One of the more pressing matters on the community’s collective mind, if the official forums are to be believed, seems to be the difficulty curve of the dynamic events and personal stories.I don’t know how valid I feel this concern is, I personally believe that if you are dying a lot, it’s because you are ‘doing it wrong’. Expecting to rock up to a group of mobs and utterly devastate them in a manner of seconds without dodging or switching weapons is a sure-fire indicator that you don’t know what you are doing; you are effectively trying to play the game in a way it wasn’t built to be played. You wouldn’t play Gran Turismo the same way you play Dirt 3 or Ridge Racer and expect to be successful would you?
The game is not for everyone, and it requires you to be on your toes all the time, you simply cannot stand next to a mob and auto-attack/number key skills your way to glory like in most MMOs.
One legitimate gripe I did have with the game, which might not be an issue and could be caused by my own stupidity, is that I couldn’t mail myself stuff. I often came across things I would like to keep but couldn’t due to bag space, but perhaps it is possible to send items directly to your bank like you can with crafting materials, I have to admit, I didn’t try it.
So I promised you guys that I would look into some PvP as well, now before I go into detail with this, I need to make something clear. I am not a huge PvP’er, my problem is not so much that I do not like the actual PvP play-style, I love the idea of pitching my own and my team’s skills directly against someone else, but I always end up getting immensely bored of doing the same thing over and over again, there are maybe 3 ways of winning an Arathi Basin match in Warcraft, and if option A doesn’t work try option B etc and so on and so forth, and it is essentially why I was never too bothered about it all in WoW, that being said I did spend a fair amount of time in Vanilla in two different pre-made teams with people going for Grand Marshall, I think I got Knight-Lieutenant in the end before I quit.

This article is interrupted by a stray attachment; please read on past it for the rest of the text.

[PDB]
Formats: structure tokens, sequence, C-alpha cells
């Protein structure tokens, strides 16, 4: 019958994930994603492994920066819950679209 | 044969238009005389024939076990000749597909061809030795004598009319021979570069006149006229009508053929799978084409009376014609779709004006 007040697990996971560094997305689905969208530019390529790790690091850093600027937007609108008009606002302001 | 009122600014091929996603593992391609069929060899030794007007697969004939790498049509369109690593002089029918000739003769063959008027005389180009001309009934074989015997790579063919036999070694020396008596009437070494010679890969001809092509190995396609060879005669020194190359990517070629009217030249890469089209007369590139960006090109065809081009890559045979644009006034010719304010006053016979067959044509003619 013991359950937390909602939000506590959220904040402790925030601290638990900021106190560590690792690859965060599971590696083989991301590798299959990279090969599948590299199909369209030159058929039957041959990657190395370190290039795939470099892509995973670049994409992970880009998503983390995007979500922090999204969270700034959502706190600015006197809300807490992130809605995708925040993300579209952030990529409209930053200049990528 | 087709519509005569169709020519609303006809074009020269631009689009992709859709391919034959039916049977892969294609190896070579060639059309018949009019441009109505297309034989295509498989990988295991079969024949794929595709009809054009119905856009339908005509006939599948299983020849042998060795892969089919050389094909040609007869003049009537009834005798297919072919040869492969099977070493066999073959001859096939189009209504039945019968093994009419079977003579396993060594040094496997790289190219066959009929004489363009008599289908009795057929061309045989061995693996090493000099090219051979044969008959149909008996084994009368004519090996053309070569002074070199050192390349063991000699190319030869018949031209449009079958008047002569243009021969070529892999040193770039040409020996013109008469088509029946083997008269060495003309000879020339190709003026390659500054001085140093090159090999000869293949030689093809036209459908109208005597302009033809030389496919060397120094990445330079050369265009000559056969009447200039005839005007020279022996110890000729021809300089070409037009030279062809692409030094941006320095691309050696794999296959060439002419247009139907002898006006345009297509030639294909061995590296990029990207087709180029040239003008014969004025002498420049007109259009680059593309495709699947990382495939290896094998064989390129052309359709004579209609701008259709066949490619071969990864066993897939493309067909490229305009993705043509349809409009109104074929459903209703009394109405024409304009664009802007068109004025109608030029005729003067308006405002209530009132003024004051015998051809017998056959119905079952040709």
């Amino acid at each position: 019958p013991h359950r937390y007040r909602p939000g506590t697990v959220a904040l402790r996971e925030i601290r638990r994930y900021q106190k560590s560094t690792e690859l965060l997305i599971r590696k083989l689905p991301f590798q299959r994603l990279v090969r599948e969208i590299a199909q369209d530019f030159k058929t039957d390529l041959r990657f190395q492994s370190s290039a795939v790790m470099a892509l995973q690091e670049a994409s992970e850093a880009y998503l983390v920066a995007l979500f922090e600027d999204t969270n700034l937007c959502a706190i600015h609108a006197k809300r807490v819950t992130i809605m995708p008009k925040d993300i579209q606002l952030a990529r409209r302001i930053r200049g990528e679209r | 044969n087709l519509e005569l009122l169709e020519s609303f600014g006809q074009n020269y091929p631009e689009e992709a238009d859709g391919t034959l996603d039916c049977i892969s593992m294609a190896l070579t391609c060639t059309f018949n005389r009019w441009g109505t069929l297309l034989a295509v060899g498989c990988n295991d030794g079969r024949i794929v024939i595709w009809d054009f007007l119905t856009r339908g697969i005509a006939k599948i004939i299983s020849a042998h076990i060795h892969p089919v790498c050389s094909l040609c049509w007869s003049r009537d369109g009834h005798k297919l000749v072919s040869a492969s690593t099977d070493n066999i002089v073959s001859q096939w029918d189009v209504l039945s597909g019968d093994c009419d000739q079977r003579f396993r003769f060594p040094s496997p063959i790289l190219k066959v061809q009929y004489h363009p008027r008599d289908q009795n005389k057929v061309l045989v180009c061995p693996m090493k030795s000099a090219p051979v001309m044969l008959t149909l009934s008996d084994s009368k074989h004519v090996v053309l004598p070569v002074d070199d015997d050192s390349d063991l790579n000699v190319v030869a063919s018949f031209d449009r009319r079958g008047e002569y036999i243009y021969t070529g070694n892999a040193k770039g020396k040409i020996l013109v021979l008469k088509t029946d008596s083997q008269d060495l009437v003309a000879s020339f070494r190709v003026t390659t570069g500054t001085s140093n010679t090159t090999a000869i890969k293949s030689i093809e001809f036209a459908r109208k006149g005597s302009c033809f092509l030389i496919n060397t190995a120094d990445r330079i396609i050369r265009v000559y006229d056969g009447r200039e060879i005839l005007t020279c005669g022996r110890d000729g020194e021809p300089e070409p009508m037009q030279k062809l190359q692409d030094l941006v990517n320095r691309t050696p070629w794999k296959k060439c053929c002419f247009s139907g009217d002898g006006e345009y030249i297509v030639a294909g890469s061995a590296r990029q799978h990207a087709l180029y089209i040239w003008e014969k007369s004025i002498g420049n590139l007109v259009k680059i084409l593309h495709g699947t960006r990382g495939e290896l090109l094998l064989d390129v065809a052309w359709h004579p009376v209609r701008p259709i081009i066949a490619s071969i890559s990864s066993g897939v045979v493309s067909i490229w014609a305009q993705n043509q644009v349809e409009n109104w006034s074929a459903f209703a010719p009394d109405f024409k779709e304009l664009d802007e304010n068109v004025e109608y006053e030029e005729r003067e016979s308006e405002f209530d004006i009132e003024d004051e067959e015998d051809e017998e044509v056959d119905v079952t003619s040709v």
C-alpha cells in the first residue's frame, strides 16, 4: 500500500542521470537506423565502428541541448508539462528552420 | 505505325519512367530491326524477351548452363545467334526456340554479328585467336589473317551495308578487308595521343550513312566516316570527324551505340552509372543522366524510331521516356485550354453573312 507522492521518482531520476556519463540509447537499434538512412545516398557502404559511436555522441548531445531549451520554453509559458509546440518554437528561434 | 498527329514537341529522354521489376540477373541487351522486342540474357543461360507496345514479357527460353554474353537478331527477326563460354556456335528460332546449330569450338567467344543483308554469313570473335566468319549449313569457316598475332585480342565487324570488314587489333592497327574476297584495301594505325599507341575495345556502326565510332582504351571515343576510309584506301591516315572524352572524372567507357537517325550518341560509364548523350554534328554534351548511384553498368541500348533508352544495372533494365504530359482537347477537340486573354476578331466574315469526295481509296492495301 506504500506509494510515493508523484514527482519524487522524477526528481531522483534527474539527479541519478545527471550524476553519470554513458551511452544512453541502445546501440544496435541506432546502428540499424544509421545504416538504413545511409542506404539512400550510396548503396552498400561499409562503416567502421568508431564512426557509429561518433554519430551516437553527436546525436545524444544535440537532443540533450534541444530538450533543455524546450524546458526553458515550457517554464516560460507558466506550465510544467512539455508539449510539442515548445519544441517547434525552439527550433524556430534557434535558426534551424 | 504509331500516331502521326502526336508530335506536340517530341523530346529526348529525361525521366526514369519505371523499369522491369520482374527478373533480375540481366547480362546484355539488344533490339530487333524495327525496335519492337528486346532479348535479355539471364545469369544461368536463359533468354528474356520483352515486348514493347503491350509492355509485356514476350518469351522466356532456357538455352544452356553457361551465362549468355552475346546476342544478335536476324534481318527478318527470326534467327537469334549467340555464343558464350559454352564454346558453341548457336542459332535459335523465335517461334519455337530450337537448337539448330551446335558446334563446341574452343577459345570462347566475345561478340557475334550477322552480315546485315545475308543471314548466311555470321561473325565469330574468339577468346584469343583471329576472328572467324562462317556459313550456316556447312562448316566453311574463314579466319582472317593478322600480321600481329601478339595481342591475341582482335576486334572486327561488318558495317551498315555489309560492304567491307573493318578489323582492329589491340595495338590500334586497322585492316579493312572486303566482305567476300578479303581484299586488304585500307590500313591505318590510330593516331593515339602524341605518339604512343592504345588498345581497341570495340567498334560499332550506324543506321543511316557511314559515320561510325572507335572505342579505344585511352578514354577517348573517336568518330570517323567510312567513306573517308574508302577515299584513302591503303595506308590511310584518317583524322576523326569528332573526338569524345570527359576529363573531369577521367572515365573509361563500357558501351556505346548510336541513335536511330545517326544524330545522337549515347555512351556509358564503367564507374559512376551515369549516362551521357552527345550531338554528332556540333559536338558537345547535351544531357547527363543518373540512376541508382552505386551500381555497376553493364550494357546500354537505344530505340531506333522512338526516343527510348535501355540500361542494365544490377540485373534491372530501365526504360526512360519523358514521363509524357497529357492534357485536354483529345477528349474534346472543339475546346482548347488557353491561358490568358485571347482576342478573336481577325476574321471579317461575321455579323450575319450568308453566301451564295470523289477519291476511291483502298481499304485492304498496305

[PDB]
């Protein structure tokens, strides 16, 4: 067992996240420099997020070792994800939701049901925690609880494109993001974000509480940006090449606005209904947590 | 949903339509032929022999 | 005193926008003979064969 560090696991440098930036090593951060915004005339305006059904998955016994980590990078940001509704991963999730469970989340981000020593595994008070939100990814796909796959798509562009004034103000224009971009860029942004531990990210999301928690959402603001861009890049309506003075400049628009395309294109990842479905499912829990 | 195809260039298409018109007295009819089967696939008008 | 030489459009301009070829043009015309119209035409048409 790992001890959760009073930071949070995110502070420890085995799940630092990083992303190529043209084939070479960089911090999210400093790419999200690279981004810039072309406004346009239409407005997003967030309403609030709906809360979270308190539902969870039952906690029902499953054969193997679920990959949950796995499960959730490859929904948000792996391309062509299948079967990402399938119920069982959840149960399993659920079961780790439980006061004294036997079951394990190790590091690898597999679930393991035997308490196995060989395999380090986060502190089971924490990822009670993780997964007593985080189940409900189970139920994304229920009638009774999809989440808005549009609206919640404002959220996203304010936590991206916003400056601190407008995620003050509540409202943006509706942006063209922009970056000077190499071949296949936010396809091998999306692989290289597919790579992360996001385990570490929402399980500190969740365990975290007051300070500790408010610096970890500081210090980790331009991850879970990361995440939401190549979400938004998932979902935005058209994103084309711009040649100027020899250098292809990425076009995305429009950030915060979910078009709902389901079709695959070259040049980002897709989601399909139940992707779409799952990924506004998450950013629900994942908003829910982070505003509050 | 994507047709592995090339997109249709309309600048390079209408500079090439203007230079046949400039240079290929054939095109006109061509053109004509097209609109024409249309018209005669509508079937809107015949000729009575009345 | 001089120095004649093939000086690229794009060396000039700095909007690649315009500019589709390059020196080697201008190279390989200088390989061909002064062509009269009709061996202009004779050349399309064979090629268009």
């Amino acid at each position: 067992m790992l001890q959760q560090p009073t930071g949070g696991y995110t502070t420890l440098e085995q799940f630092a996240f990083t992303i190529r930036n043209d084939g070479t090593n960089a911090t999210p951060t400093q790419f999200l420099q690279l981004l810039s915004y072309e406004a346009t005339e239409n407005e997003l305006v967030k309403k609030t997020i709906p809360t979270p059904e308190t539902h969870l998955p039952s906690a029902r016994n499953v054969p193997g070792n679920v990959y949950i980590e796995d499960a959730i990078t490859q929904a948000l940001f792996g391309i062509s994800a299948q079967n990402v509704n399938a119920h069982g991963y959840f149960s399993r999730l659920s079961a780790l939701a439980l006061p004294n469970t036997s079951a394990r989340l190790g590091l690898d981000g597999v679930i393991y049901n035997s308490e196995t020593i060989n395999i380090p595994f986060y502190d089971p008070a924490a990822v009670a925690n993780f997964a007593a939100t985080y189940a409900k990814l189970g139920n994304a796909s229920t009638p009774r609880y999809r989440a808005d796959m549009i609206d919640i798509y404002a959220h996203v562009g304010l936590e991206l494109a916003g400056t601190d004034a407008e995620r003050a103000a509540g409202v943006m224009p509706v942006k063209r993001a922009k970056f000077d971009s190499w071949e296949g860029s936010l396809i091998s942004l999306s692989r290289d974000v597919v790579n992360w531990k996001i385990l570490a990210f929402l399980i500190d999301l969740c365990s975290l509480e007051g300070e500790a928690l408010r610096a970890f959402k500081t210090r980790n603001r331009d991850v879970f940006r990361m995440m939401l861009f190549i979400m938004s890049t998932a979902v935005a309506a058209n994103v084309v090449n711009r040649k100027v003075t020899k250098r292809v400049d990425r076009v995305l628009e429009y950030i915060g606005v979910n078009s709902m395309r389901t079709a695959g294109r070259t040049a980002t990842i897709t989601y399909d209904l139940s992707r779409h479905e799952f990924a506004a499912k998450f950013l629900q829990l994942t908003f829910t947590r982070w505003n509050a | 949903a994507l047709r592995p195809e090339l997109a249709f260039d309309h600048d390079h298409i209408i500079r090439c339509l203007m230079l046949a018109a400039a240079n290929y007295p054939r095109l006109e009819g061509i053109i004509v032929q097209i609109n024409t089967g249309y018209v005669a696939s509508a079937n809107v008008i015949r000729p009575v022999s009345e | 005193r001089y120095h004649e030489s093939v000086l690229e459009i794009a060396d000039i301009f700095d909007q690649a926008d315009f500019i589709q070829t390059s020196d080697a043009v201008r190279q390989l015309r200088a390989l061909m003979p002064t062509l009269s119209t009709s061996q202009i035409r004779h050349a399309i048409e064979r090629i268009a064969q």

So, what does Guild Wars 2 do differently, and if you are generally easily bored with Battlegrounds (or as ArenaNet calls them – Structured PvP) like I am, why should you be excited about this?
Well, for starters, maybe you shouldn’t.
Structured PvP in Guild Wars 2 takes a page out of just about any self-respecting modern MMOs book. The only game mode currently available in Guild Wars 2 is ‘Conquest’ and it is essentially the same as Arathi Basin, each map features two teams who fight each other to control various capture points in the form of landmarks on the map, which then in turn gives the team points.The maps are smaller than their WoW counter-parts, making the action more frequent and more hectic, and each one feels perhaps a little bit more important than it does fighting somewhere between the stables and the lumber mill ever did.
Structured PvP features Arathi Bas… I mean Battle of Kyhlo
Each map also features a gimmick of sorts. The Battle of Kyhlo map features two trebuchets on either side of the map for the teams to make use of, and while being able to bombard the opposing teams capture points (and utterly devastating the Clock Tower) is fun, it didn’t make the game mode or map any more (or less) interesting than any other in recent memory. It is entirely possible that this is down to many teams not being organized and making effective use of this feature and I can definitely see the map being more exciting to play once more people understand the potential value of using the trebuchets effectively.The second map was The Forest of Niflhelm, and while the premise is the same as The Battle of Kyhlo, the gimmick here is that 2 boss mobs spawn with regular intervals, and the team to down them (as well as keeping a hold of their capture points) gets a sizeable points bonus.
While the gimmicks are refreshing, and the size of the maps make the action a bit more intense, I still cannot shrug off the feeling that 6 months down the line, the same things that bored me to tears in WoW will bore me to tears in Guild Wars 2.